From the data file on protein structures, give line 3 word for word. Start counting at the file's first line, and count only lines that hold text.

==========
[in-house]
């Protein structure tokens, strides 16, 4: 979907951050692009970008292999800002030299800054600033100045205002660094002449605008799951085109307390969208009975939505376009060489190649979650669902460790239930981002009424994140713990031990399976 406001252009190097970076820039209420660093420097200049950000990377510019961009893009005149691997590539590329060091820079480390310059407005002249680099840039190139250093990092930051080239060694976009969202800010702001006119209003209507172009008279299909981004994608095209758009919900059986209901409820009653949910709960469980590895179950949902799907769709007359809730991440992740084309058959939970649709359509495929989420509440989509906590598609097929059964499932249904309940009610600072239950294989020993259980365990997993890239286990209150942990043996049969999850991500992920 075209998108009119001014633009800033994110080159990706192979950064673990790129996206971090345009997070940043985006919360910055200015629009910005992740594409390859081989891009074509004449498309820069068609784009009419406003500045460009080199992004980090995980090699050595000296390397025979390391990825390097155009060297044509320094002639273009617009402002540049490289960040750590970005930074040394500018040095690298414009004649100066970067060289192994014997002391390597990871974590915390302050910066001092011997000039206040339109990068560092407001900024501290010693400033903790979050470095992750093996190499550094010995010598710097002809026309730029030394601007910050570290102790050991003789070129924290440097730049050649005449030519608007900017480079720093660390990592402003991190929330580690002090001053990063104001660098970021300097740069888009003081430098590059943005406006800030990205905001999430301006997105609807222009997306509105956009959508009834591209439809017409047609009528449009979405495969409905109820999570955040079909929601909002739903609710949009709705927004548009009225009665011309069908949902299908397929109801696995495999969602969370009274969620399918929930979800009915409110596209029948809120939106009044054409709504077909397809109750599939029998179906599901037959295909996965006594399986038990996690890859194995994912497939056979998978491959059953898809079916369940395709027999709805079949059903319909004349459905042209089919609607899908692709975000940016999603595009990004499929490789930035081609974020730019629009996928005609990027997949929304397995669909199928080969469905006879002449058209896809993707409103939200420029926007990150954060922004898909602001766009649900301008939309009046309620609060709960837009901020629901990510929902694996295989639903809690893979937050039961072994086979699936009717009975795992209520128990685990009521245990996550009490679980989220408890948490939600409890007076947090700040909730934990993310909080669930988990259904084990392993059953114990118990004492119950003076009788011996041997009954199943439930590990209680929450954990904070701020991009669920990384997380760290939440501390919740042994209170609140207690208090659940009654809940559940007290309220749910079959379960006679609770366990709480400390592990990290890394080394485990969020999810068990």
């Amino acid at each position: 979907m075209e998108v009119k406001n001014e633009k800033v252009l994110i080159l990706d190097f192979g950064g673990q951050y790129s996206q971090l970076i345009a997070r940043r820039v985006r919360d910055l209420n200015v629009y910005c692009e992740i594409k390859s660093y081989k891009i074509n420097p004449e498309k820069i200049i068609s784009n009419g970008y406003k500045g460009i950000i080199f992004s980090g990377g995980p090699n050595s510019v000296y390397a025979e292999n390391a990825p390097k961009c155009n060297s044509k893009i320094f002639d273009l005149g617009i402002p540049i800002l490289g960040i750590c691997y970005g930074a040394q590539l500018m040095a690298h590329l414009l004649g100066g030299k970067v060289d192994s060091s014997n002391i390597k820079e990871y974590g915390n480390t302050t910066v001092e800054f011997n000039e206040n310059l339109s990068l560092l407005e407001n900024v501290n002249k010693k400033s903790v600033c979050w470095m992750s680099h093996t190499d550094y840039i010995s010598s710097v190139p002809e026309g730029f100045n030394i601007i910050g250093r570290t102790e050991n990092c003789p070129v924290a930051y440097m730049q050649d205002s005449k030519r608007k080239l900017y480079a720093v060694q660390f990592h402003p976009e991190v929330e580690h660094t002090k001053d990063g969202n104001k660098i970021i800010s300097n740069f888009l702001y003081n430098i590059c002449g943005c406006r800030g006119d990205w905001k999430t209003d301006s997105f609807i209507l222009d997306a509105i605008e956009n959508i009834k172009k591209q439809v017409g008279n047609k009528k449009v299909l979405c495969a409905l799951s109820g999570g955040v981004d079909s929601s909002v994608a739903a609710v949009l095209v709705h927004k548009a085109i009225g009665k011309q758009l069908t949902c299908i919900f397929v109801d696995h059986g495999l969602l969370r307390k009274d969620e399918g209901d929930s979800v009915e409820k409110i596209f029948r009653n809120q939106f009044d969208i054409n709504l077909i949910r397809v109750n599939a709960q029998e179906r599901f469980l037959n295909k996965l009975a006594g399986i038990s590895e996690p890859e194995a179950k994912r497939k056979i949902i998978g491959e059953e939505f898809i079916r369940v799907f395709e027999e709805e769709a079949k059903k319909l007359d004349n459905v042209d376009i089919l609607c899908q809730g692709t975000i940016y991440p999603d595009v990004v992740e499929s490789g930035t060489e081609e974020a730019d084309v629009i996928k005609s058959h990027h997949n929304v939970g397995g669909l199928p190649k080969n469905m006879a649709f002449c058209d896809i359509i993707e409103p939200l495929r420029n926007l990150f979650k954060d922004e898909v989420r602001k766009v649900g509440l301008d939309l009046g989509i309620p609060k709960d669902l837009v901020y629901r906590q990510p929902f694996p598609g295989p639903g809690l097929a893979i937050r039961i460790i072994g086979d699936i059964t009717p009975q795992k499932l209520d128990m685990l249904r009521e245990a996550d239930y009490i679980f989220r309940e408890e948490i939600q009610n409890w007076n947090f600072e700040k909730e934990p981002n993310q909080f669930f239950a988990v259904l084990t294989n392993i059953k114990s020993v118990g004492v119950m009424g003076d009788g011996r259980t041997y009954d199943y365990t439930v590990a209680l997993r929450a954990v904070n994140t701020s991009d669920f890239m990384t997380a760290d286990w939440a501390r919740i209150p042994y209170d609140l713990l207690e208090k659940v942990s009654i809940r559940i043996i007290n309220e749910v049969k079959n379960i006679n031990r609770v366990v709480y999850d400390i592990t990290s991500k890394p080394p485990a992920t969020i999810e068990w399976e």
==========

């Amino acid at each position: 979907m075209e998108v009119k406001n001014e633009k800033v252009l994110i080159l990706d190097f192979g950064g673990q951050y790129s996206q971090l970076i345009a997070r940043r820039v985006r919360d910055l209420n200015v629009y910005c692009e992740i594409k390859s660093y081989k891009i074509n420097p004449e498309k820069i200049i068609s784009n009419g970008y406003k500045g460009i950000i080199f992004s980090g990377g995980p090699n050595s510019v000296y390397a025979e292999n390391a990825p390097k961009c155009n060297s044509k893009i320094f002639d273009l005149g617009i402002p540049i800002l490289g960040i750590c691997y970005g930074a040394q590539l500018m040095a690298h590329l414009l004649g100066g030299k970067v060289d192994s060091s014997n002391i390597k820079e990871y974590g915390n480390t302050t910066v001092e800054f011997n000039e206040n310059l339109s990068l560092l407005e407001n900024v501290n002249k010693k400033s903790v600033c979050w470095m992750s680099h093996t190499d550094y840039i010995s010598s710097v190139p002809e026309g730029f100045n030394i601007i910050g250093r570290t102790e050991n990092c003789p070129v924290a930051y440097m730049q050649d205002s005449k030519r608007k080239l900017y480079a720093v060694q660390f990592h402003p976009e991190v929330e580690h660094t002090k001053d990063g969202n104001k660098i970021i800010s300097n740069f888009l702001y003081n430098i590059c002449g943005c406006r800030g006119d990205w905001k999430t209003d301006s997105f609807i209507l222009d997306a509105i605008e956009n959508i009834k172009k591209q439809v017409g008279n047609k009528k449009v299909l979405c495969a409905l799951s109820g999570g955040v981004d079909s929601s909002v994608a739903a609710v949009l095209v709705h927004k548009a085109i009225g009665k011309q758009l069908t949902c299908i919900f397929v109801d696995h059986g495999l969602l969370r307390k009274d969620e399918g209901d929930s979800v009915e409820k409110i596209f029948r009653n809120q939106f009044d969208i054409n709504l077909i949910r397809v109750n599939a709960q029998e179906r599901f469980l037959n295909k996965l009975a006594g399986i038990s590895e996690p890859e194995a179950k994912r497939k056979i949902i998978g491959e059953e939505f898809i079916r369940v799907f395709e027999e709805e769709a079949k059903k319909l007359d004349n459905v042209d376009i089919l609607c899908q809730g692709t975000i940016y991440p999603d595009v990004v992740e499929s490789g930035t060489e081609e974020a730019d084309v629009i996928k005609s058959h990027h997949n929304v939970g397995g669909l199928p190649k080969n469905m006879a649709f002449c058209d896809i359509i993707e409103p939200l495929r420029n926007l990150f979650k954060d922004e898909v989420r602001k766009v649900g509440l301008d939309l009046g989509i309620p609060k709960d669902l837009v901020y629901r906590q990510p929902f694996p598609g295989p639903g809690l097929a893979i937050r039961i460790i072994g086979d699936i059964t009717p009975q795992k499932l209520d128990m685990l249904r009521e245990a996550d239930y009490i679980f989220r309940e408890e948490i939600q009610n409890w007076n947090f600072e700040k909730e934990p981002n993310q909080f669930f239950a988990v259904l084990t294989n392993i059953k114990s020993v118990g004492v119950m009424g003076d009788g011996r259980t041997y009954d199943y365990t439930v590990a209680l997993r929450a954990v904070n994140t701020s991009d669920f890239m990384t997380a760290d286990w939440a501390r919740i209150p042994y209170d609140l713990l207690e208090k659940v942990s009654i809940r559940i043996i007290n309220e749910v049969k079959n379960i006679n031990r609770v366990v709480y999850d400390i592990t990290s991500k890394p080394p485990a992920t969020i999810e068990w399976e």